Facet joint syndrome is pain at the joint between two vertebrae in your spine.
The facet joints are the joints in your spine that make your back flexible and enable you to bend and twist. Nerves exit your spinal cord through these joints connecting to other parts of your body. Healthy facet joints have cartilage, which allows your vertebrae to move smoothly against each other without grinding. Each joint is lubricated with synovial fluid for additional protection against wear and tear.
When your facet joints become swollen and painful due to osteoarthritis, it is called facet joint syndrome.
Facet joint disorders comprise most of the chronic disabling low back and neck problems, and can cause serious symptoms and disability for patients. However, facet joint problems rarely involve the spinal nerves.
Facet joint syndrome can be caused by a combination of aging, pressure overload of your facet joints, and injury.
Patients with facet joint syndrome have difficulty twisting and bending their spine. If you have facet joint syndrome in your cervical spine (your neck), you may have to turn your entire body to look left or right. Facet joint syndrome in your lumbar spine (low back) may make it difficult for you to straighten your back or get up out of a chair.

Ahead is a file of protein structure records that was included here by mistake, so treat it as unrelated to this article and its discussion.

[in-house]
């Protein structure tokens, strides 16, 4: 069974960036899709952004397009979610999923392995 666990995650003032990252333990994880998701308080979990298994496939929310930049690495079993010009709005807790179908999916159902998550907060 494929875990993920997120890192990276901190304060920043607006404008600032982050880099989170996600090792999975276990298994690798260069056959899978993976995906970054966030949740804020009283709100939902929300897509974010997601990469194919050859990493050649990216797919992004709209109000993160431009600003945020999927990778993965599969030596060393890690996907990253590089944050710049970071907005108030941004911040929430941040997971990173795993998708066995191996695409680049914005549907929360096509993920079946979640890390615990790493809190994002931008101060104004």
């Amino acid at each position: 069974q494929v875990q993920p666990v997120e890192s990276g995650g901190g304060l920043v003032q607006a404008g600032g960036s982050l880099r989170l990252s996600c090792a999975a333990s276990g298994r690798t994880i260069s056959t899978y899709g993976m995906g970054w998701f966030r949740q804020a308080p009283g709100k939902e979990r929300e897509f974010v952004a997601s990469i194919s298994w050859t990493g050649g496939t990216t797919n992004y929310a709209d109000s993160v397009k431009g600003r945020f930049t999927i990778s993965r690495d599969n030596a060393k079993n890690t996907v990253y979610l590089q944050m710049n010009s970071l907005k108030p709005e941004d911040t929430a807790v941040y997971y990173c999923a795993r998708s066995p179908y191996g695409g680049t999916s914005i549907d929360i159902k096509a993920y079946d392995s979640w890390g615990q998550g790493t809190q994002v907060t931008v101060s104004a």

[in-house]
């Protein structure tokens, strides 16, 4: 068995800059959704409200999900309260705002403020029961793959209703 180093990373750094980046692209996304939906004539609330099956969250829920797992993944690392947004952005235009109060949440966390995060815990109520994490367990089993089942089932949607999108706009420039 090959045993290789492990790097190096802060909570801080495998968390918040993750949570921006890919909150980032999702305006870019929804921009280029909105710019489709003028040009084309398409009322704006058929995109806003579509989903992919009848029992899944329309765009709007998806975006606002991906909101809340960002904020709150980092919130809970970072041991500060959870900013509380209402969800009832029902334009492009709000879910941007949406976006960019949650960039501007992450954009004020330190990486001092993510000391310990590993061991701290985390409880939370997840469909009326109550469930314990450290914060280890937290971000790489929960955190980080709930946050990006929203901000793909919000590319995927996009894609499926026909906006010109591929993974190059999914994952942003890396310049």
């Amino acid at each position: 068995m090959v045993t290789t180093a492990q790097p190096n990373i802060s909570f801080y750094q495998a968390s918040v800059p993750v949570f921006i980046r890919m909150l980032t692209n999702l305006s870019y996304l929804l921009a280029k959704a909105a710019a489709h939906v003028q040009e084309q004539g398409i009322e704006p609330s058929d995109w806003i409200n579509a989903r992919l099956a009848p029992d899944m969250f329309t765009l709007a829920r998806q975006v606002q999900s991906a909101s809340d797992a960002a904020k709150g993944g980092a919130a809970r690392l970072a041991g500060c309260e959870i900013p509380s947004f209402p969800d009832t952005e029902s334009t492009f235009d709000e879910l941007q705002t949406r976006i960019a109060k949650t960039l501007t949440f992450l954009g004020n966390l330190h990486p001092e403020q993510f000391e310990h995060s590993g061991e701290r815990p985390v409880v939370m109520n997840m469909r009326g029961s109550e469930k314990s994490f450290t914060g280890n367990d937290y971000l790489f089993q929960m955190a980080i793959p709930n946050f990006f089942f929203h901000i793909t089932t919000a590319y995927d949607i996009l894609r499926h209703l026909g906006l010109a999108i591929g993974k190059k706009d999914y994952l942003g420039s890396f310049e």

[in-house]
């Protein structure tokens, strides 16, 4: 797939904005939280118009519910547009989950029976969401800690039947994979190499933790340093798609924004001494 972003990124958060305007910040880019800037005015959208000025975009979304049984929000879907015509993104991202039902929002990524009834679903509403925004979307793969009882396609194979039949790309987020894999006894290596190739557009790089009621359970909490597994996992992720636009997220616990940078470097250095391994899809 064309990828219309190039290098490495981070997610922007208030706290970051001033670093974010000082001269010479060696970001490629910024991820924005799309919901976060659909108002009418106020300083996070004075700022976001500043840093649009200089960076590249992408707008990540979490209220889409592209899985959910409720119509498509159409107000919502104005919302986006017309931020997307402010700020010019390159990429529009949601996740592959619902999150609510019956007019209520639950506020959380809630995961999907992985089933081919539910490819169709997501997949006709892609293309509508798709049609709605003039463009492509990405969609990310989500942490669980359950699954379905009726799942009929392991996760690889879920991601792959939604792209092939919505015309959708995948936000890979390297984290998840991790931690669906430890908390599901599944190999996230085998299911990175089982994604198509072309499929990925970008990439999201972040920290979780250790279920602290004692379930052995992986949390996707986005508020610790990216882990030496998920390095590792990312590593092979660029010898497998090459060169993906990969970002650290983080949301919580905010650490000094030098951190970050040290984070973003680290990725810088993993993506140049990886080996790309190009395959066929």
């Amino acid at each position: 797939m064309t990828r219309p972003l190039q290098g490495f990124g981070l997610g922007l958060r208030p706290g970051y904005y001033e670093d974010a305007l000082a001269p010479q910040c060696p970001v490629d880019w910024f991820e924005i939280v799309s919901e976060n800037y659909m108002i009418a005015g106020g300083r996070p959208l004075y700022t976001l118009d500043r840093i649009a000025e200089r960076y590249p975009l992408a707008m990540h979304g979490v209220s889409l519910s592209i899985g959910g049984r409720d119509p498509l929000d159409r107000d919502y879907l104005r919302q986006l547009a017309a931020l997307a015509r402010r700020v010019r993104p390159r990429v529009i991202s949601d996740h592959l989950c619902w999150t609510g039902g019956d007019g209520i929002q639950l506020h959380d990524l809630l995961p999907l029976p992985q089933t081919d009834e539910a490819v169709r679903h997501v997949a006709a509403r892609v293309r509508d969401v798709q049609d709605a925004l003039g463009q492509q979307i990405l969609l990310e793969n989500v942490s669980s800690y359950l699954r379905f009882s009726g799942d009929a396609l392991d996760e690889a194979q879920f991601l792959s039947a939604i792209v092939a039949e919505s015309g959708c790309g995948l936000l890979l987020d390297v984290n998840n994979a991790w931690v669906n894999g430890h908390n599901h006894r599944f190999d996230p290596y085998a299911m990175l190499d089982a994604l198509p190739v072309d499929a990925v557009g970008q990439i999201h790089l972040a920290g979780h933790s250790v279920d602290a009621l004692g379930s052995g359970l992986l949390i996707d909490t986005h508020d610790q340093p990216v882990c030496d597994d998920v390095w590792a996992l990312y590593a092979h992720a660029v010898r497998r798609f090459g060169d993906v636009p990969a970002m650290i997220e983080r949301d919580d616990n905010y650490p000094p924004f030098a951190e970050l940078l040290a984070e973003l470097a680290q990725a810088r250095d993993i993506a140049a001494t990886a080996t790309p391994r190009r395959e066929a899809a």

Where your pain, numbness, and muscle weakness occur will depend upon which are nerves affected. The nerves in the cervical spine may cause symptoms in your neck, shoulders, arms and hands. Nerves are in your lumbar spine may produce symptoms in your buttocks, legs, and feet.
There are number of nonsurgical treatment options that can be tried to alleviate the pain and rehabilitate the back.
Successful long-term treatment involves proper exercises with instruction by a trained physical therapist or other healthcare provider.
Changes in daily activities (e.g. shortening or eliminating a long daily commute), adding frequent rest breaks, heat (e.g. heat wraps, a hot water bottle, hot showers) or cold (e.g. cold pad applications), using low back pillows while seated or riding in a car (particularly in the acute phase) may help alleviate painful episodes. Maintaining proper posture may also help greatly.
Our orthotics can help you maintain a good posture and relieve pressure and pain.